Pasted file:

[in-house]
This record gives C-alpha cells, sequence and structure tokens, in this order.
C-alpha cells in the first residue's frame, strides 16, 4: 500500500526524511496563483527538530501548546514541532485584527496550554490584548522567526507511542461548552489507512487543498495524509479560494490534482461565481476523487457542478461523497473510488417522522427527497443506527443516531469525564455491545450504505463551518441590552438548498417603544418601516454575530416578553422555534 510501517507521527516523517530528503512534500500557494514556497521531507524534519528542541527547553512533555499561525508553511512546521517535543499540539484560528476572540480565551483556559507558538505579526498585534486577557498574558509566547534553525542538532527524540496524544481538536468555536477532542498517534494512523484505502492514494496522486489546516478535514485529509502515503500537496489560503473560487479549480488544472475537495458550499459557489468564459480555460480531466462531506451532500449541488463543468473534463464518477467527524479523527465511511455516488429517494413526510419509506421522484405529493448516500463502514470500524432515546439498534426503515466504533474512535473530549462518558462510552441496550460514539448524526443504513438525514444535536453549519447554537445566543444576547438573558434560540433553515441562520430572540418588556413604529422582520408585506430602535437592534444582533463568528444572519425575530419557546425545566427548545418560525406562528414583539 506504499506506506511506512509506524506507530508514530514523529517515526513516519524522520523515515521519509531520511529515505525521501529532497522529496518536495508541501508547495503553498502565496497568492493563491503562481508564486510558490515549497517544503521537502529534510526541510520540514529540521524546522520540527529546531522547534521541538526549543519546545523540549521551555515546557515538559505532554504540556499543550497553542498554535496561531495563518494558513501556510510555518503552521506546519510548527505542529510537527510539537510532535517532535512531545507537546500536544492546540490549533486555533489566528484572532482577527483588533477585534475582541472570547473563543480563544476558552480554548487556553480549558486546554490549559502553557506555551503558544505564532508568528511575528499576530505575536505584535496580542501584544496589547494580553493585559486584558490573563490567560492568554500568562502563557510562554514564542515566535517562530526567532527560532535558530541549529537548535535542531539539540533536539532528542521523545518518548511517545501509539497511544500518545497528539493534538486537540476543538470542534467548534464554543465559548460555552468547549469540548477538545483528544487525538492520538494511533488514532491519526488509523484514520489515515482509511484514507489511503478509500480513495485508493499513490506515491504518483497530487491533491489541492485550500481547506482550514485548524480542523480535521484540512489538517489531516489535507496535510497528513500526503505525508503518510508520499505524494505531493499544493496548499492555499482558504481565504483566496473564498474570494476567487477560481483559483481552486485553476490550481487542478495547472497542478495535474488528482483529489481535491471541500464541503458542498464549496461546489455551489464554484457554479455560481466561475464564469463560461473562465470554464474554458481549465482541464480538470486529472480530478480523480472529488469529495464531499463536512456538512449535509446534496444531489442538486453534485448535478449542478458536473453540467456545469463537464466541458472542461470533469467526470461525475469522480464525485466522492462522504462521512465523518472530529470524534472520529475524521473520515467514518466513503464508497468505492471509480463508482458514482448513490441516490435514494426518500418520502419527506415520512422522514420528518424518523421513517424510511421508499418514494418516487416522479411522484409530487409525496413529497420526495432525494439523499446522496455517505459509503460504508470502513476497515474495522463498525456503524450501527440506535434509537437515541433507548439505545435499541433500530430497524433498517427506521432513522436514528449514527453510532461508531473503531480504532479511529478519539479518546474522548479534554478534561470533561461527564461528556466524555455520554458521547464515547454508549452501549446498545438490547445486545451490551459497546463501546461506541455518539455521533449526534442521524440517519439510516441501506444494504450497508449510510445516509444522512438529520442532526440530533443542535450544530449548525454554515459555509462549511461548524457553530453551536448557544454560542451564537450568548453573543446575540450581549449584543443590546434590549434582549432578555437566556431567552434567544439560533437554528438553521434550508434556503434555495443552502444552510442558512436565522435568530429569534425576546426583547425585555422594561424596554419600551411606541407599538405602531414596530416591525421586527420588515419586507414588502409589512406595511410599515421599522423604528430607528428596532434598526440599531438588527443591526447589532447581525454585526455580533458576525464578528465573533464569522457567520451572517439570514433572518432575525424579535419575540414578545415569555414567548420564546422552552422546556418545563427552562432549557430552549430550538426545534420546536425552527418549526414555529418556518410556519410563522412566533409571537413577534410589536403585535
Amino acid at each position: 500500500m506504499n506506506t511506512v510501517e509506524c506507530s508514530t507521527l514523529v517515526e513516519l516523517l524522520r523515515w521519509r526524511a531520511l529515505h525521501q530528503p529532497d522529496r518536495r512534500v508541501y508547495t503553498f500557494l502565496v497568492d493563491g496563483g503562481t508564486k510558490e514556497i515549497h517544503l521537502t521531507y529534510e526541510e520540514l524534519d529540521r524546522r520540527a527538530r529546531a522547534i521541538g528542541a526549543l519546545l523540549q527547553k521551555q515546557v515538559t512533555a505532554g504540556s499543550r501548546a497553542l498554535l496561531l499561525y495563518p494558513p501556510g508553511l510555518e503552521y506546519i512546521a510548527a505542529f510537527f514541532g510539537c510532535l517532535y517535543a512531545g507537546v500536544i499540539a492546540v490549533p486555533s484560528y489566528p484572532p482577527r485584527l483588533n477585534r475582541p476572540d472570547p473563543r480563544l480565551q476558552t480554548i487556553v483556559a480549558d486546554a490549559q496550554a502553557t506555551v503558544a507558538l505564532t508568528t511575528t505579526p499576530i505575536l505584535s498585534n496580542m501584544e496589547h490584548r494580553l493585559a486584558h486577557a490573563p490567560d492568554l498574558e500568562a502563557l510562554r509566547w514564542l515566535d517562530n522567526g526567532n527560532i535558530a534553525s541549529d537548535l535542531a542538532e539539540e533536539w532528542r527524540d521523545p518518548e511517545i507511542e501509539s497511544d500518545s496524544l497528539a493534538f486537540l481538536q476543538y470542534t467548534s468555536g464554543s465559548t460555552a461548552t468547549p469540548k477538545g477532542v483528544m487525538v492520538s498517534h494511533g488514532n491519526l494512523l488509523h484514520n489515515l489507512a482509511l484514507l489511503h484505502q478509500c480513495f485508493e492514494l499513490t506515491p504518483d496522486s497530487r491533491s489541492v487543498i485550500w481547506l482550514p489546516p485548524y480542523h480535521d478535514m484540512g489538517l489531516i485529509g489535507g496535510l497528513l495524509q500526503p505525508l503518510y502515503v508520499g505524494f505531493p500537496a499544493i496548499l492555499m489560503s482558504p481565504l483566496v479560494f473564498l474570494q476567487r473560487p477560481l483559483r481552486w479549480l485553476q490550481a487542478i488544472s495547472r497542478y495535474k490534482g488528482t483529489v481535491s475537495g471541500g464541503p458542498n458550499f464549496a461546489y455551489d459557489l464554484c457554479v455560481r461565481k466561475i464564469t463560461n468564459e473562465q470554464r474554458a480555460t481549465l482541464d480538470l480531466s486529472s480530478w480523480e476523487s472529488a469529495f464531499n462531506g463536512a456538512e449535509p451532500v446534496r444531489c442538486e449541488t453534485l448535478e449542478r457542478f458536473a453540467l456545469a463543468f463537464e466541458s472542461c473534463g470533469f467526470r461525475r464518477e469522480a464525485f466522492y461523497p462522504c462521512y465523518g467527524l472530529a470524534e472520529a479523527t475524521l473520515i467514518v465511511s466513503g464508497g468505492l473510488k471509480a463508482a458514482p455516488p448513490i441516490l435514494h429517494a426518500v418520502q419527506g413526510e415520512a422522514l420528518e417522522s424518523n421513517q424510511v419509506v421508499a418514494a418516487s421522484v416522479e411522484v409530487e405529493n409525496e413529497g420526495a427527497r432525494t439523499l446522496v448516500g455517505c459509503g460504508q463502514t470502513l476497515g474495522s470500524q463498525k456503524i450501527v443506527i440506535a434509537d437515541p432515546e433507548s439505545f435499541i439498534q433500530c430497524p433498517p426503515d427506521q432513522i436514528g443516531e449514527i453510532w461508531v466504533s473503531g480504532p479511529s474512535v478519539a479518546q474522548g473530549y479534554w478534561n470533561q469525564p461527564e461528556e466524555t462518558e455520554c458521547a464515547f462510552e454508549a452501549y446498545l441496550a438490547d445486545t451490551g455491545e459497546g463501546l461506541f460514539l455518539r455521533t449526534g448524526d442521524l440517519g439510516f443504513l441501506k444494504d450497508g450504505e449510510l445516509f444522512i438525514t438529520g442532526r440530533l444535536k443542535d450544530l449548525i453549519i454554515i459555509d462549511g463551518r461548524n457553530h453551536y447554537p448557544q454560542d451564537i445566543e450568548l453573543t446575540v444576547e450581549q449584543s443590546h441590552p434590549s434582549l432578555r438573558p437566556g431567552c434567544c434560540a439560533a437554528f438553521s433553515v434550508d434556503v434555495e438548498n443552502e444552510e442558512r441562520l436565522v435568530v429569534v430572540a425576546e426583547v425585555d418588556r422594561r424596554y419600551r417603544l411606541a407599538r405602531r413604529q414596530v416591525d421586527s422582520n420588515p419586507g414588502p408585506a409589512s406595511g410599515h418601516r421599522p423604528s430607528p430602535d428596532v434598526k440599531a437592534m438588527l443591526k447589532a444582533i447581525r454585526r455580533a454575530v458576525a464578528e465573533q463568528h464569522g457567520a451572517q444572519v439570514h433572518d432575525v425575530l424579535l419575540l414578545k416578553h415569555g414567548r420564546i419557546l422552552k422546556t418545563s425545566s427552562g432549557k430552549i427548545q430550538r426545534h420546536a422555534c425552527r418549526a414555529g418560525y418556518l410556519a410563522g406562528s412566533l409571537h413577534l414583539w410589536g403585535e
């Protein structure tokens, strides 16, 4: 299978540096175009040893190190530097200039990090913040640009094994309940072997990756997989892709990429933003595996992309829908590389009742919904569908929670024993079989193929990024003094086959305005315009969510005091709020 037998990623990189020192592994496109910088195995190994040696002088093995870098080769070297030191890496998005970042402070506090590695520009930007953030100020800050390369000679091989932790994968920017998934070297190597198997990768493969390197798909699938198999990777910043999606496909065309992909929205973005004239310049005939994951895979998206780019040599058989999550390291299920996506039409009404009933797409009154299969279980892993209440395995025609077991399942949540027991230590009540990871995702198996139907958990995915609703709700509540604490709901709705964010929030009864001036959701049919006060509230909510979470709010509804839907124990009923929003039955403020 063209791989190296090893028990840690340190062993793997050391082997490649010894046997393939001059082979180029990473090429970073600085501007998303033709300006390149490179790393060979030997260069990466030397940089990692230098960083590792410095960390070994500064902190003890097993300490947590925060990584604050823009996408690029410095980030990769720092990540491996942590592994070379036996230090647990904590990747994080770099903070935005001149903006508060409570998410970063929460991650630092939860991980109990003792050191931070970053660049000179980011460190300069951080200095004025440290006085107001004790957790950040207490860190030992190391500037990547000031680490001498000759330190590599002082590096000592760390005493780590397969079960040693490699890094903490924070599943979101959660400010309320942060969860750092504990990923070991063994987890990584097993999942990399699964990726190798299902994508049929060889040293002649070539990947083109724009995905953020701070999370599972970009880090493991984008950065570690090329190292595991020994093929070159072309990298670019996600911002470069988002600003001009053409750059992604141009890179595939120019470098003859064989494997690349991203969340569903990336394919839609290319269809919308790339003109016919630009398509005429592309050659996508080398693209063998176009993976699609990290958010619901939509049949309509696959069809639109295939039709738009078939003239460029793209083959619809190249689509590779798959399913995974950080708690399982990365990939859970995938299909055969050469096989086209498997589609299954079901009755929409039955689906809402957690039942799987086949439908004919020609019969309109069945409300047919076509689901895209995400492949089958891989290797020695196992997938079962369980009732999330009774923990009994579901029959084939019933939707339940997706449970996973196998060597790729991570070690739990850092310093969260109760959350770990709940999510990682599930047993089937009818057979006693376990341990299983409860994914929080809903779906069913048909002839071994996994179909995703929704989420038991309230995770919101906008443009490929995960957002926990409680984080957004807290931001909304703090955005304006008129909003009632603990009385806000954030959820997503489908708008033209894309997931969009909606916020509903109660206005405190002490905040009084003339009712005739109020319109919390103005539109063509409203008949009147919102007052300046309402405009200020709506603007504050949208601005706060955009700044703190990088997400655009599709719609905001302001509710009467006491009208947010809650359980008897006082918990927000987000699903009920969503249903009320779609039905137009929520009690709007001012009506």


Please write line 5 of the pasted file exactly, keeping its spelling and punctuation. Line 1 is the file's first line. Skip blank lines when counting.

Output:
């Protein structure tokens, strides 16, 4: 299978540096175009040893190190530097200039990090913040640009094994309940072997990756997989892709990429933003595996992309829908590389009742919904569908929670024993079989193929990024003094086959305005315009969510005091709020 037998990623990189020192592994496109910088195995190994040696002088093995870098080769070297030191890496998005970042402070506090590695520009930007953030100020800050390369000679091989932790994968920017998934070297190597198997990768493969390197798909699938198999990777910043999606496909065309992909929205973005004239310049005939994951895979998206780019040599058989999550390291299920996506039409009404009933797409009154299969279980892993209440395995025609077991399942949540027991230590009540990871995702198996139907958990995915609703709700509540604490709901709705964010929030009864001036959701049919006060509230909510979470709010509804839907124990009923929003039955403020 063209791989190296090893028990840690340190062993793997050391082997490649010894046997393939001059082979180029990473090429970073600085501007998303033709300006390149490179790393060979030997260069990466030397940089990692230098960083590792410095960390070994500064902190003890097993300490947590925060990584604050823009996408690029410095980030990769720092990540491996942590592994070379036996230090647990904590990747994080770099903070935005001149903006508060409570998410970063929460991650630092939860991980109990003792050191931070970053660049000179980011460190300069951080200095004025440290006085107001004790957790950040207490860190030992190391500037990547000031680490001498000759330190590599002082590096000592760390005493780590397969079960040693490699890094903490924070599943979101959660400010309320942060969860750092504990990923070991063994987890990584097993999942990399699964990726190798299902994508049929060889040293002649070539990947083109724009995905953020701070999370599972970009880090493991984008950065570690090329190292595991020994093929070159072309990298670019996600911002470069988002600003001009053409750059992604141009890179595939120019470098003859064989494997690349991203969340569903990336394919839609290319269809919308790339003109016919630009398509005429592309050659996508080398693209063998176009993976699609990290958010619901939509049949309509696959069809639109295939039709738009078939003239460029793209083959619809190249689509590779798959399913995974950080708690399982990365990939859970995938299909055969050469096989086209498997589609299954079901009755929409039955689906809402957690039942799987086949439908004919020609019969309109069945409300047919076509689901895209995400492949089958891989290797020695196992997938079962369980009732999330009774923990009994579901029959084939019933939707339940997706449970996973196998060597790729991570070690739990850092310093969260109760959350770990709940999510990682599930047993089937009818057979006693376990341990299983409860994914929080809903779906069913048909002839071994996994179909995703929704989420038991309230995770919101906008443009490929995960957002926990409680984080957004807290931001909304703090955005304006008129909003009632603990009385806000954030959820997503489908708008033209894309997931969009909606916020509903109660206005405190002490905040009084003339009712005739109020319109919390103005539109063509409203008949009147919102007052300046309402405009200020709506603007504050949208601005706060955009700044703190990088997400655009599709719609905001302001509710009467006491009208947010809650359980008897006082918990927000987000699903009920969503249903009320779609039905137009929520009690709007001012009506």